Lisa D Cook: The dual mandate and the balance of risks

Remarks by Ms Lisa D Cook, Member of the Board of Governors of the Federal Reserve System, at the Ec10b Principles of Economics Lecture, Department of Economics, Faculty of Arts and Sciences, Harvard University, Cambridge, Massachusetts, 25 March 2024.

The views expressed in this speech are those of the speaker and not the view of the BIS.

Central bank speech  | 
27 March 2024

Figures accompanying the speech 

Thank you, Jason, for your kind introduction. I appreciate the opportunity to return to Harvard and teach the Ec10 class today. When I taught at Harvard, only the most gifted instructors and teaching fellows were allowed to teach and appear before students in this course. It seems today that standards may have slipped, but I am nevertheless honored to be here.

I will start by saying what I said at the beginning of every course I taught here and in my entire career as an academic economist. "It is a great time to be an economist!" Economics provides powerful tools for understanding the forces that affect your lives, especially in times of upheaval and change. This is another reason I am delighted to be part of this course that covers a broad range of economic thinking.

Today, I will focus my talk on three topics: the Federal Reserve's dual mandate goals for monetary policy, recent indicators of progress toward meeting those goals, and what we call the evolving "balance of risks," which means how the probabilities of missing one of those goals, compared to the other, change over time. My main message is that, following a period of unusually high inflation and rapid monetary-policy tightening, inflation has fallen considerably while the labor market has remained strong. As a result of these welcome developments, the risks to achieving our employment and inflation goals are moving into better balance. Nonetheless, fully restoring price stability may take a cautious approach to easing monetary policy over time.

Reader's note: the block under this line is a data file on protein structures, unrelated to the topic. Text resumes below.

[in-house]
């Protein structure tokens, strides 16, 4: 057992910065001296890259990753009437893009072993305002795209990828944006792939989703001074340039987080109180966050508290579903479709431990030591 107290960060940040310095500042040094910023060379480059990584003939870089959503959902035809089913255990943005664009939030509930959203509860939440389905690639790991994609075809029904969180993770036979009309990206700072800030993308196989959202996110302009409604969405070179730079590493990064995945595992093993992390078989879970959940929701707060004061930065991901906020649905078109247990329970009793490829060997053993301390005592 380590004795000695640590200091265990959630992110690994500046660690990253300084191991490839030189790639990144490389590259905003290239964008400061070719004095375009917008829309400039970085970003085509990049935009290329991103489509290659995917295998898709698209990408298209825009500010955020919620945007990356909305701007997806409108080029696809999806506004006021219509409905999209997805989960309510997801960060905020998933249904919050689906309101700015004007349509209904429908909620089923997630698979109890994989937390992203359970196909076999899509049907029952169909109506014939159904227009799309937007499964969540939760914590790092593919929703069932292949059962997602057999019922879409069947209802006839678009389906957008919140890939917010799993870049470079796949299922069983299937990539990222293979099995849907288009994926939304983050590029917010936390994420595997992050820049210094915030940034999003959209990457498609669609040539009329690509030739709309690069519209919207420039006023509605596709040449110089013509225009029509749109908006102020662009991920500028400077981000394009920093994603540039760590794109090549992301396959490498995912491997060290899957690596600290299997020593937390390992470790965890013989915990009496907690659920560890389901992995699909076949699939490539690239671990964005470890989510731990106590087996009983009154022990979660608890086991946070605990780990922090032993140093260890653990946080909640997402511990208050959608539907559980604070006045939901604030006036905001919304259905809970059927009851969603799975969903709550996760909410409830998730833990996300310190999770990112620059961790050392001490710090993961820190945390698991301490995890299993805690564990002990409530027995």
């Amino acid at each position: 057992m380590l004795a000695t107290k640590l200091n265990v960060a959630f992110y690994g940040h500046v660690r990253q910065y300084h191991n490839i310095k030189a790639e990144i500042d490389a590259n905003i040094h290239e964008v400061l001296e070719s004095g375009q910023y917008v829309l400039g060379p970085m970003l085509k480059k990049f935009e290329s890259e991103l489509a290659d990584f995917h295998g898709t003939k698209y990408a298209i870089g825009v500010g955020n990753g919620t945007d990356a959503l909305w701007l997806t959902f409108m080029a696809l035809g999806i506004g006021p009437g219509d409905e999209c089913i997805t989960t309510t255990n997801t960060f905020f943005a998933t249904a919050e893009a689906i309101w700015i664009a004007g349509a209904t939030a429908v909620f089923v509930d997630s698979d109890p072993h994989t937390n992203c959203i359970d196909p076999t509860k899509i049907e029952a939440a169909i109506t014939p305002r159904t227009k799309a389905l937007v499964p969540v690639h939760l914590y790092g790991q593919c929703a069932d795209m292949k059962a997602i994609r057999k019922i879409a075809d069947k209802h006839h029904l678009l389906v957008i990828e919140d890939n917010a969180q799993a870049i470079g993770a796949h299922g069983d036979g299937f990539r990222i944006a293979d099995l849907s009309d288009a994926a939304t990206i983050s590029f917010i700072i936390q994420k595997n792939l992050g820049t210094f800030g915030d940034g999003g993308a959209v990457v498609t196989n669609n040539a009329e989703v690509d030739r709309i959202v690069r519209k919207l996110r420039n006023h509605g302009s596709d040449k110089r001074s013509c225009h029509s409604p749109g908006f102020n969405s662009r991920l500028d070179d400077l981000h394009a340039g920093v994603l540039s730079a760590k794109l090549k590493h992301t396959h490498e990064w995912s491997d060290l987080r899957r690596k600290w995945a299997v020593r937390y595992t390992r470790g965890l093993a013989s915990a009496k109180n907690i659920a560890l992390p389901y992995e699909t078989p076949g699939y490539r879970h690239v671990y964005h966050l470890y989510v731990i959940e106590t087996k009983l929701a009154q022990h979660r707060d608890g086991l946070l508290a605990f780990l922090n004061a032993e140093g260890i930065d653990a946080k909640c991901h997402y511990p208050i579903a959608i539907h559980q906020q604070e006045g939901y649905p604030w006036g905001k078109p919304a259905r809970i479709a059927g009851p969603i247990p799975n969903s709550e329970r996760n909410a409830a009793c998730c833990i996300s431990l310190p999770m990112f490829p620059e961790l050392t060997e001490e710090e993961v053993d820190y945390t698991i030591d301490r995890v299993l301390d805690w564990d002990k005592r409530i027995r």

Let me add some background here. Congress has given the Federal Reserve's monetary policymakers a mandate and the independence with which to pursue it. The Fed's modern statutory mandate, as described in the 1977 amendment to the Federal Reserve Act, is to promote maximum employment and stable prices. These goals are commonly referred to as the dual mandate. I will elaborate on the benefits of achieving these objectives, starting with maximum employment.